Our City Farm

  (St. Louis, Missouri)
[ Member listing ]

2013 CSA Shares Still Available

We still have a few opening in our 2013 CSA program. Subscriptions are for the entire 26 week CSA session and starts  Saturday May 4th, 2013. Our City Farm CSA is flexible and modular allowing for a customized basket that is perfect for all households. By having cafeteria-style CSA options, we allow members to customize the size and type of  basket for their lifestyle.

Shares can be purchased online at: Click Here To Signup

or email us at info@ourcityfarm.com

We are Certified Naturally Grown and only grow using organic methods. Our eggs and chicken are also soy-free and pasture-raised. We are GMO-Free and do not use synthetic fertilizers. We believe our customers should be able to trust that the food on their table is safe for their family in every way! We hope you'll sign up today, we can't wait to grow for you!

Share Costs

Whole Share Pastured Chicken - $405

Half Share Pastured Chicken - $210

Whole Share Farm-Fresh Eggs - $98

Half Share Farm- Fresh Eggs - $52

Double Share Farm-Fresh Eggs - $185

Whole Share Heirloom Produce - $780

Half Share Heirloom Produce - $400

Sampler Heirloom Share Produce - $225

 Please note: CSA shares are for local customers only. We will NOT ship shares.

Sign Up Open Now



How Many Miles Are on Your Chicken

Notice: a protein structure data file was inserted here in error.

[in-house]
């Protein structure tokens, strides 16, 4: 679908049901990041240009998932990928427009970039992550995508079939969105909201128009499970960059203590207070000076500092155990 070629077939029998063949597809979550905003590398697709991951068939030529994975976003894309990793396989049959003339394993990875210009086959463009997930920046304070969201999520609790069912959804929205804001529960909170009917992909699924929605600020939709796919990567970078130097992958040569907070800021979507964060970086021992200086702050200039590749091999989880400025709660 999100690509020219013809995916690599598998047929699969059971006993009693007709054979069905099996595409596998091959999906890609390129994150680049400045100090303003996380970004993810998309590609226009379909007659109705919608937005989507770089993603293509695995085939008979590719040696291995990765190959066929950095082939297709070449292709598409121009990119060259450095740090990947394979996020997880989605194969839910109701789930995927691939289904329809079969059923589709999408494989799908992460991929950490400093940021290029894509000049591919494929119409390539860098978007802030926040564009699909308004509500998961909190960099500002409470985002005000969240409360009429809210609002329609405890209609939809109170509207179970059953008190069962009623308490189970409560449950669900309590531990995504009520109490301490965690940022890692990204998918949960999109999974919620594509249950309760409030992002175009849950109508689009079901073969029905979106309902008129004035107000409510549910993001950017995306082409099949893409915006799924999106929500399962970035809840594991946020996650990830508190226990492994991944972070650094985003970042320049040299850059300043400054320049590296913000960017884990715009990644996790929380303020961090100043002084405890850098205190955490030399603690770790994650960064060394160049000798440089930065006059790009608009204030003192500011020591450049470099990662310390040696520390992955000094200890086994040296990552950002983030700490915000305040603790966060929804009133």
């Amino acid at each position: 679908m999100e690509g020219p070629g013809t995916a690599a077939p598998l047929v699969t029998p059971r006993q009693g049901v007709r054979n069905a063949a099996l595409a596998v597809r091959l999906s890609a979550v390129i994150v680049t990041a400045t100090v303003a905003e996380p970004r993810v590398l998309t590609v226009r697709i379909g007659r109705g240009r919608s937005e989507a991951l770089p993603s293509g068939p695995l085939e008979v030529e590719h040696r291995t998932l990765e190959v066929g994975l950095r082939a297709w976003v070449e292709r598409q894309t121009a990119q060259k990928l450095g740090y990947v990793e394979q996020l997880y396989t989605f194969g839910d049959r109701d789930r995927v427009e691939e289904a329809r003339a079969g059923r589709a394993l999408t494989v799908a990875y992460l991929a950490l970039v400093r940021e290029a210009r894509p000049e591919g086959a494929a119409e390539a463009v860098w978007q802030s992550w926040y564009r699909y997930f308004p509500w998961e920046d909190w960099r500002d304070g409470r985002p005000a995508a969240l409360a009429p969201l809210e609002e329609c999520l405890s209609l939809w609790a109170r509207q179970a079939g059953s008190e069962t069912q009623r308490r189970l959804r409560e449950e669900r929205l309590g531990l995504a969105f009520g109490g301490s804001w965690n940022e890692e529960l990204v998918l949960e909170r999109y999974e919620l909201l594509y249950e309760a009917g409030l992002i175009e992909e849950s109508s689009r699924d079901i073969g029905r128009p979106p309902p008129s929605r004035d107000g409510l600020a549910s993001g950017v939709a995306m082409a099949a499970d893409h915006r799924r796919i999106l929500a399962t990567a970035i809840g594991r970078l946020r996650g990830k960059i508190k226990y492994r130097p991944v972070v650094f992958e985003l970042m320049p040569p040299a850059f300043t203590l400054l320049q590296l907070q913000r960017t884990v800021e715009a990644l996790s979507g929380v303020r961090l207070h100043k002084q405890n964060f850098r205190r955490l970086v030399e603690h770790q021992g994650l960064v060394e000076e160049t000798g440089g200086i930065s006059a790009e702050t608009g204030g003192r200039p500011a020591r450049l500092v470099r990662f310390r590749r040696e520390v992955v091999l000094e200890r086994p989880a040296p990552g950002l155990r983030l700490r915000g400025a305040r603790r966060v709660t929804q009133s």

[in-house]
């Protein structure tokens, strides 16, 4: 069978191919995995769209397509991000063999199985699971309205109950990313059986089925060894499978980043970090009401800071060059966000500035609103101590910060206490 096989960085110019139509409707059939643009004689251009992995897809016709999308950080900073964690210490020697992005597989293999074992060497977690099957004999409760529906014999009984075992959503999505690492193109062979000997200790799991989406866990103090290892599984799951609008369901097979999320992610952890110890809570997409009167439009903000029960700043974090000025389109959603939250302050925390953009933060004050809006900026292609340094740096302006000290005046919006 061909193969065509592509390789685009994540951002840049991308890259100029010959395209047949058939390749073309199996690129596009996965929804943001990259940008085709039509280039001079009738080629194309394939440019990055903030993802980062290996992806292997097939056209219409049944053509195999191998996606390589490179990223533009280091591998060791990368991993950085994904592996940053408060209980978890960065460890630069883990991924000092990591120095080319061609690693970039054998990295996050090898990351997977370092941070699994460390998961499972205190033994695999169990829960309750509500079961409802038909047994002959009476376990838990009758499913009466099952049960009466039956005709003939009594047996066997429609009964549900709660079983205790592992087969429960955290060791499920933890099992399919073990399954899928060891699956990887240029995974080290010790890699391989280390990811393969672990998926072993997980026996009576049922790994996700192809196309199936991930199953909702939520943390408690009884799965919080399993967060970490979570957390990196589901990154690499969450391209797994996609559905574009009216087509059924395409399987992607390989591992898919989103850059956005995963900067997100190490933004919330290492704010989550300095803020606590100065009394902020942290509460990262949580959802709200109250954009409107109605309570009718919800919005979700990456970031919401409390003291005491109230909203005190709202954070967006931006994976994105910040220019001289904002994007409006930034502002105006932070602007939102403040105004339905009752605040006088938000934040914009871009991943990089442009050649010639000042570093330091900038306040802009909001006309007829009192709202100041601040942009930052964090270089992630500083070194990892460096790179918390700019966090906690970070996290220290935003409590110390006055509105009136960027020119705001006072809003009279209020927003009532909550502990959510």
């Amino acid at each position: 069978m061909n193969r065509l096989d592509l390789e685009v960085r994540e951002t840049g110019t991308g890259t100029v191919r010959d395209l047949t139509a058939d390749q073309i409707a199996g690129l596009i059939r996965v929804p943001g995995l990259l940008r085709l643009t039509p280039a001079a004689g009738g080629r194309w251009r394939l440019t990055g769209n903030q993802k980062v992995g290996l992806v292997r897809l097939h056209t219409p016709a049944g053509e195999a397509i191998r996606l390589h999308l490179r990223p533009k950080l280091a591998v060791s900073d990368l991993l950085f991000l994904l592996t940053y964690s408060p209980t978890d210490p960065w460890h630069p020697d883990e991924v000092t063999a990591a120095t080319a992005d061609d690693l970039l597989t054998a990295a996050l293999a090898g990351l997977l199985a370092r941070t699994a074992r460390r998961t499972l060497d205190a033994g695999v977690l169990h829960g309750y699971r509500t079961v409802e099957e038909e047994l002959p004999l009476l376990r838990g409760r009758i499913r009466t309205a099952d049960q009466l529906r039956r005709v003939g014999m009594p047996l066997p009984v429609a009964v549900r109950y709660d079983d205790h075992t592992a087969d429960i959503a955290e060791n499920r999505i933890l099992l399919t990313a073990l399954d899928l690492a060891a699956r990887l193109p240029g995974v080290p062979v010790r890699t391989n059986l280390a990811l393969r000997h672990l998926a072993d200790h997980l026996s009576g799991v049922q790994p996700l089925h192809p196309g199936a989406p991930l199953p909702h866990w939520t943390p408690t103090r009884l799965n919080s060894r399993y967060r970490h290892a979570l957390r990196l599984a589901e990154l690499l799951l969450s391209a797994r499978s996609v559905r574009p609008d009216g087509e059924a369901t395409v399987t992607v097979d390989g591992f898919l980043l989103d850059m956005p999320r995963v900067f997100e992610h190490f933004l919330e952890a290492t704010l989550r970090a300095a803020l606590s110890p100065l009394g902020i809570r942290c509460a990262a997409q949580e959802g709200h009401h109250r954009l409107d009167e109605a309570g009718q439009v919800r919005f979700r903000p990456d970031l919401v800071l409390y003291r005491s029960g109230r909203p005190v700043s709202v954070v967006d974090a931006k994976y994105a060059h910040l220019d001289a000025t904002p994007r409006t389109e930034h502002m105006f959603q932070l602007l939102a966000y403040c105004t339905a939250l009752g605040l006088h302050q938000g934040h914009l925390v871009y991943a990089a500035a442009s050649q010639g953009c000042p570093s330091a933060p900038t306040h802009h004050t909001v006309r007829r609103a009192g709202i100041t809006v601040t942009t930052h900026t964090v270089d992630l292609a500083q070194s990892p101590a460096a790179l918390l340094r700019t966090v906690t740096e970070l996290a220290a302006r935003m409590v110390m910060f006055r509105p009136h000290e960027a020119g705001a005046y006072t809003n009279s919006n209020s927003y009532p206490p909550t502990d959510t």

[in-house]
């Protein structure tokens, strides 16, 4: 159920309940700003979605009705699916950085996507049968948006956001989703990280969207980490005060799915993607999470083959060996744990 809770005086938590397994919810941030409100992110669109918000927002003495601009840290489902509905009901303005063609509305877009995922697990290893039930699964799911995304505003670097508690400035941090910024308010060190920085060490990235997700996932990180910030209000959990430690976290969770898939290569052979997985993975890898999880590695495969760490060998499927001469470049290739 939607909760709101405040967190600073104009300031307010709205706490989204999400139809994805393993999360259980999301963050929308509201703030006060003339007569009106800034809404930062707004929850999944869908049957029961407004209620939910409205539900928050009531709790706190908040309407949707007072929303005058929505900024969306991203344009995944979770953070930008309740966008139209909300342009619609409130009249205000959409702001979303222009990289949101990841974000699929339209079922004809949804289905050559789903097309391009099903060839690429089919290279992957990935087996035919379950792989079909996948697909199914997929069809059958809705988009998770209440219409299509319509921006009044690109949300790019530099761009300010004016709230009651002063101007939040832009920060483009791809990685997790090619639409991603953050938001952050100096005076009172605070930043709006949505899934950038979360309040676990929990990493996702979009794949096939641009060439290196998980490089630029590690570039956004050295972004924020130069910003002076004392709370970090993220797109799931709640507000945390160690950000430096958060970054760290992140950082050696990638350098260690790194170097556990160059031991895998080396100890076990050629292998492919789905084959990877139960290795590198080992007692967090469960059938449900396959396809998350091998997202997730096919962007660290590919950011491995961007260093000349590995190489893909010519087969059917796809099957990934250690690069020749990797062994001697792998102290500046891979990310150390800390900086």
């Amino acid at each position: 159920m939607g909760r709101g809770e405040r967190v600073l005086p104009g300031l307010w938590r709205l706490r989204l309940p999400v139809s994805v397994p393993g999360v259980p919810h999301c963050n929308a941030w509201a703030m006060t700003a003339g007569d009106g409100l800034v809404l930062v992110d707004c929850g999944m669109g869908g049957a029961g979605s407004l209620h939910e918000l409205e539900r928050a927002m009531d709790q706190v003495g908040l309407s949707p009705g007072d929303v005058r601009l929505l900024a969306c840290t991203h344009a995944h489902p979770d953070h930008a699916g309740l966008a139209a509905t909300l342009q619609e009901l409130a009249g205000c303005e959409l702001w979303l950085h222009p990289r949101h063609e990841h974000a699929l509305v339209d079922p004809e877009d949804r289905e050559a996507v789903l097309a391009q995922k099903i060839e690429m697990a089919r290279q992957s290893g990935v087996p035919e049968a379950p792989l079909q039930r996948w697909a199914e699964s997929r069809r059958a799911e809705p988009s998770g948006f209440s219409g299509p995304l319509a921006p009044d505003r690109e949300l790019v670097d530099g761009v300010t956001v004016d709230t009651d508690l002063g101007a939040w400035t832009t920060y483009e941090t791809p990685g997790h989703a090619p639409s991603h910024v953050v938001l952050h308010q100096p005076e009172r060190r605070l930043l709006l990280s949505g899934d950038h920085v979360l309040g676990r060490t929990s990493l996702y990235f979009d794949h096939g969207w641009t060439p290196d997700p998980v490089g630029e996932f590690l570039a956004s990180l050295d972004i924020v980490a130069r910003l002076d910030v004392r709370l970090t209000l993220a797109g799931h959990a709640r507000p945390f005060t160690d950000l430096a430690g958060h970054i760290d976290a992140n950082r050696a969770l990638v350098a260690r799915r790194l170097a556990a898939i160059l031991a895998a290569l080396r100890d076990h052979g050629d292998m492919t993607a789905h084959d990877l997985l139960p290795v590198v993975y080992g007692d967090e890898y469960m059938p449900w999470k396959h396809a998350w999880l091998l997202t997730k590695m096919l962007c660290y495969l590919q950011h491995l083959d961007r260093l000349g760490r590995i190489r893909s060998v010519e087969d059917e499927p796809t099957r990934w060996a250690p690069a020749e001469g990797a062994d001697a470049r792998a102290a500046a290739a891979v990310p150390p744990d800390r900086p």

I recently wrote a blog post on our website titled, "How Many Miles Are on Your Chicken?". I think it's important that everyone know why I wrote this. I have the unique perspective of being a fairly new farmer. I can remember the choices I made as a non-farming consumer and remember why I made them. Every day I learn more and more about food and farming and the more I learn, the more I want to share that knowledge with consumers. I not only want people to be able to make an informed decision but I want our customers to understand why we do what we do.

In "How Many Miles Are on Your Chicken?" I specifically talk about how much travel your "local" chicken experiences even before it gets in your hands. Some even before they get to the store. This may not affect the taste or quality, but it does beg the question, is the local choice, always the sustainable one? Also, how "local" is your food really?

We've taken very deliberate steps to source our chicks locally, produce them locally and distribute them locally. We feel this is better for the environment and the surrounding community. Our order to a local, small scale breeder keeps our money in the community. We process our chickens locally, which also means less stress on chickens and no carbon emissions in the form of travel. Our local farm is only 16 miles from the farthest delivery point.

Please take a few minutes to read the post and see how I've broken this down mathematically and see if you agree.

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